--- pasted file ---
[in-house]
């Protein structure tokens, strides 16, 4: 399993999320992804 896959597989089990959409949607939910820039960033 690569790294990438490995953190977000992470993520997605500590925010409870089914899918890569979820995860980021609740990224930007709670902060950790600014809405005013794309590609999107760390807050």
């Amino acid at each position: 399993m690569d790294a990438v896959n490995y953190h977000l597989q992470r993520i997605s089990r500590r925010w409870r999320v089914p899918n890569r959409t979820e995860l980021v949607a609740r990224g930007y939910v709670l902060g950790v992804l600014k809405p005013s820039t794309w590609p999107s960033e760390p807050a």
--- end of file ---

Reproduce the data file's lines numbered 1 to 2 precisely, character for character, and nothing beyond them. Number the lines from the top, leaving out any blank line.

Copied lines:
[in-house]
């Protein structure tokens, strides 16, 4: 399993999320992804 896959597989089990959409949607939910820039960033 690569790294990438490995953190977000992470993520997605500590925010409870089914899918890569979820995860980021609740990224930007709670902060950790600014809405005013794309590609999107760390807050």